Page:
Microryzomys is a genus of rodent in the tribe Oryzomyini of family Cricetidae. It is closely related to Oreoryzomys, Oligoryzomys, and Neacomys.[1] It contains two species, both restricted to the Andes: M. altissimus and M. minutus.[2]

Scientific classification e
Kingdom: Animalia
Phylum: Chordata
Class: Mammalia
Order: Rodentia
Family: Cricetidae
Subfamily: Sigmodontinae
Tribe: Oryzomyini
Genus: Microryzomys
Thomas, 1917


Microryzomys species are small members of the rodent tribe Oryzomyini, weighing in the region of 10 to 15 g (0.35 to 0.53 oz), and characterised by their long soft fur and tail longer than their head-and-body-length. They have small hind feet with six fleshy pads on the under surface, and with the fifth toe nearly as long as the middle three. The four pairs of mammae are arranged in the typical fashion for members of the tribe.[3] At one time, this genus was considered to be a subgenus of Oryzomys, but Carleton and Musser (1989) raised it to full generic status on the basis of various anatomic details of skull and dentition and on certain morphological traits.[4]


Microryzomys is found in high mountainous areas of western South America. The range of the genus extends from the Caribbean coastal ranges and the Cordillera de Mérida of Venezuela, through the Cordillera Occidental, Cordillera Central and Cordillera Oriental of Colombia, to the Andes ranges of Ecuador, Peru and Bolivia. This is also the range of M. minutus, because M. altissimus occurs only in the higher parts of this range and is limited to Colombia, Ecuador and Peru. M. minutus mostly occurs in moist forest habitats at altitudes between 1,500 and 3,500 m (4,900 and 11,500 ft), while M. altissimus inhabits moist subalpine forests and páramo grassland, at altitudes between 2,500 and 4,000 m (8,200 and 13,100 ft).[4]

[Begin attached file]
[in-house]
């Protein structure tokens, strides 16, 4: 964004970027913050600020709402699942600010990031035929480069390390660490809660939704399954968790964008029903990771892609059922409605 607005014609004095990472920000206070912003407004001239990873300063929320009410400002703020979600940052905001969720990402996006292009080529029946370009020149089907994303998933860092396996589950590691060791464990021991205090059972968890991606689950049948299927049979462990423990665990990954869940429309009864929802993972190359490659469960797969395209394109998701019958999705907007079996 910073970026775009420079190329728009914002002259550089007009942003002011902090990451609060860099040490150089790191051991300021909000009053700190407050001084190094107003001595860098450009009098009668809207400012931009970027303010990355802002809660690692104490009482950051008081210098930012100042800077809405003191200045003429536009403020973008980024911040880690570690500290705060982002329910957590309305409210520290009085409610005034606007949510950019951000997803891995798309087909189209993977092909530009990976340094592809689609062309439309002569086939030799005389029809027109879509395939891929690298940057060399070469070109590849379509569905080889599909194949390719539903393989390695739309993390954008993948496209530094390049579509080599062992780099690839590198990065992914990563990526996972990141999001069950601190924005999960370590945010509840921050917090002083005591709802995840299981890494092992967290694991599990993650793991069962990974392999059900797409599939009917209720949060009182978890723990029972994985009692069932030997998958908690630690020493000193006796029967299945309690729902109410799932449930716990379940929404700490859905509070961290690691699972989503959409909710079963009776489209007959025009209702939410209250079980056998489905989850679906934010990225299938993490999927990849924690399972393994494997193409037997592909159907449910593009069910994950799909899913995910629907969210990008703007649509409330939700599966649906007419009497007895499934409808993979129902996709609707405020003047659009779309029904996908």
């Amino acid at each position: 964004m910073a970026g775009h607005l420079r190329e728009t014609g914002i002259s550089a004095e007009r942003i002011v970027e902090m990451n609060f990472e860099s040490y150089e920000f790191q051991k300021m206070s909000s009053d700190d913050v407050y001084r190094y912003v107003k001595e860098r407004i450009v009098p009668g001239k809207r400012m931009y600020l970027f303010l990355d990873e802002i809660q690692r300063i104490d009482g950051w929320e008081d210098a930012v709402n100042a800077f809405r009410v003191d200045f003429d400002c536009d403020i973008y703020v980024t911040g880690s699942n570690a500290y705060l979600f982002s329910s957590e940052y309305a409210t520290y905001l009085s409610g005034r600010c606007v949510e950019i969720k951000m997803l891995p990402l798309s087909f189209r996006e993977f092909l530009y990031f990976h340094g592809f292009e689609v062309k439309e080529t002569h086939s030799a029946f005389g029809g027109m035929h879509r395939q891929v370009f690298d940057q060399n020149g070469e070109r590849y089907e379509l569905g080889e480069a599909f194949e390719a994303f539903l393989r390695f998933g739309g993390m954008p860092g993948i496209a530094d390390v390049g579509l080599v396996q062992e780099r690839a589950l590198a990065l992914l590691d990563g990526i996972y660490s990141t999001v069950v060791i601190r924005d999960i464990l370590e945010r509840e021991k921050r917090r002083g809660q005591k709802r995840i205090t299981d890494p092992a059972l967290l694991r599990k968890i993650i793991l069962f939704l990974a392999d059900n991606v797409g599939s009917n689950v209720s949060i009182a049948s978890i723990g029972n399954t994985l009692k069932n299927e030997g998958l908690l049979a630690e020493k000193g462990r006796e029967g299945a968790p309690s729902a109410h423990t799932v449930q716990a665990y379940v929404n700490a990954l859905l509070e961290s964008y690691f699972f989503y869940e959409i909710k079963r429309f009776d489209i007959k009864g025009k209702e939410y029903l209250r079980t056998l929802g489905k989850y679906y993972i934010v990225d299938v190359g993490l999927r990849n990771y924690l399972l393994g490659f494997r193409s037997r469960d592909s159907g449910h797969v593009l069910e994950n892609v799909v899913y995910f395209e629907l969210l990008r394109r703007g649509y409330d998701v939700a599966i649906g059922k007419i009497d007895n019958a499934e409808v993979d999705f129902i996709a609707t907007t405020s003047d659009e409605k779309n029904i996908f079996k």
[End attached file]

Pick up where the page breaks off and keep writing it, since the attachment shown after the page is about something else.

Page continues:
1. ^ Weksler, 2006
  2. ^ Musser, G.G.; Carleton, M.D. (2005). "Superfamily Muroidea". In Wilson, D.E.; Reeder, D.M (eds.). Mammal Species of the World: A Taxonomic and Geographic Reference (3rd ed.). Johns Hopkins University Press. pp. 1126–1127. ISBN 978-0-8018-8221-0. OCLC 62265494.
  3. ^ Carleton, M. D. (9 March 2015). Patton, J. L.; Pardiñas, U. F. J.; D’Elía, G. (eds.). Mammals of South America, Volume 2: Rodents. University of Chicago Press. pp. 355–359. ISBN 978-0-226-16960-6. OCLC 921432000.
  4. ^ a b Carleton, Michael D.; Musser, Guy G. (1989). "Systematic studies of oryzomyine rodents (Muridae, Sigmodontinae) : a synopsis of Microryzomys". Bulletin of the American Museum of Natural History. 191.

Literature citedEdit